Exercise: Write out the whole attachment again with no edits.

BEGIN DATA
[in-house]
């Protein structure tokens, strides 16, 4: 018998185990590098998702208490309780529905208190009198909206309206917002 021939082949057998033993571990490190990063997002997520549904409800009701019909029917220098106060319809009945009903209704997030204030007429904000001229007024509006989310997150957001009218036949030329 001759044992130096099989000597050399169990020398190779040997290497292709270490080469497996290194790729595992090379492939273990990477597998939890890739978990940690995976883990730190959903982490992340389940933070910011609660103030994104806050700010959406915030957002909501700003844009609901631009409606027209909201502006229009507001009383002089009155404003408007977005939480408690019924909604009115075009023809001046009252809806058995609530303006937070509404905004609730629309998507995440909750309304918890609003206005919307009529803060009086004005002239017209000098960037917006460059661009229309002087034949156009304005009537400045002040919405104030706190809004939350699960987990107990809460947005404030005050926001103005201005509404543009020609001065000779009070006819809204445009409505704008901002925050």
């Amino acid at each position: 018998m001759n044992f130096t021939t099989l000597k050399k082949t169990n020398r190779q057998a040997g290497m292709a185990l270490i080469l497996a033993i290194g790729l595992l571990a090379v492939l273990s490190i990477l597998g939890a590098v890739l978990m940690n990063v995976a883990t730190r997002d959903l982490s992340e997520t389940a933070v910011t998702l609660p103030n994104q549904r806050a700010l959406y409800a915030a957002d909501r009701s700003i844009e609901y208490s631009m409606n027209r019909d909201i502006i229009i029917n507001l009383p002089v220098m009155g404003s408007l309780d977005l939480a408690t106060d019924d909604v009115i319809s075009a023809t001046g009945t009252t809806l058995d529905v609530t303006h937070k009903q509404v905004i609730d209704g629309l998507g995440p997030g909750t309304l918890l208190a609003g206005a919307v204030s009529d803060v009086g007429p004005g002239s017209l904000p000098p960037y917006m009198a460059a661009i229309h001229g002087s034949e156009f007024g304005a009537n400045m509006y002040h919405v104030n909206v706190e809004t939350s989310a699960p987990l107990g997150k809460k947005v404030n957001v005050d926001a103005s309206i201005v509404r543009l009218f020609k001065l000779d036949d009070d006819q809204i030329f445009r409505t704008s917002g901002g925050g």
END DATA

[in-house]
């Protein structure tokens, strides 16, 4: 018998185990590098998702208490309780529905208190009198909206309206917002 021939082949057998033993571990490190990063997002997520549904409800009701019909029917220098106060319809009945009903209704997030204030007429904000001229007024509006989310997150957001009218036949030329 001759044992130096099989000597050399169990020398190779040997290497292709270490080469497996290194790729595992090379492939273990990477597998939890890739978990940690995976883990730190959903982490992340389940933070910011609660103030994104806050700010959406915030957002909501700003844009609901631009409606027209909201502006229009507001009383002089009155404003408007977005939480408690019924909604009115075009023809001046009252809806058995609530303006937070509404905004609730629309998507995440909750309304918890609003206005919307009529803060009086004005002239017209000098960037917006460059661009229309002087034949156009304005009537400045002040919405104030706190809004939350699960987990107990809460947005404030005050926001103005201005509404543009020609001065000779009070006819809204445009409505704008901002925050």
């Amino acid at each position: 018998m001759n044992f130096t021939t099989l000597k050399k082949t169990n020398r190779q057998a040997g290497m292709a185990l270490i080469l497996a033993i290194g790729l595992l571990a090379v492939l273990s490190i990477l597998g939890a590098v890739l978990m940690n990063v995976a883990t730190r997002d959903l982490s992340e997520t389940a933070v910011t998702l609660p103030n994104q549904r806050a700010l959406y409800a915030a957002d909501r009701s700003i844009e609901y208490s631009m409606n027209r019909d909201i502006i229009i029917n507001l009383p002089v220098m009155g404003s408007l309780d977005l939480a408690t106060d019924d909604v009115i319809s075009a023809t001046g009945t009252t809806l058995d529905v609530t303006h937070k009903q509404v905004i609730d209704g629309l998507g995440p997030g909750t309304l918890l208190a609003g206005a919307v204030s009529d803060v009086g007429p004005g002239s017209l904000p000098p960037y917006m009198a460059a661009i229309h001229g002087s034949e156009f007024g304005a009537n400045m509006y002040h919405v104030n909206v706190e809004t939350s989310a699960p987990l107990g997150k809460k947005v404030n957001v005050d926001a103005s309206i201005v509404r543009l009218f020609k001065l000779d036949d009070d006819q809204i030329f445009r409505t704008s917002g901002g925050g």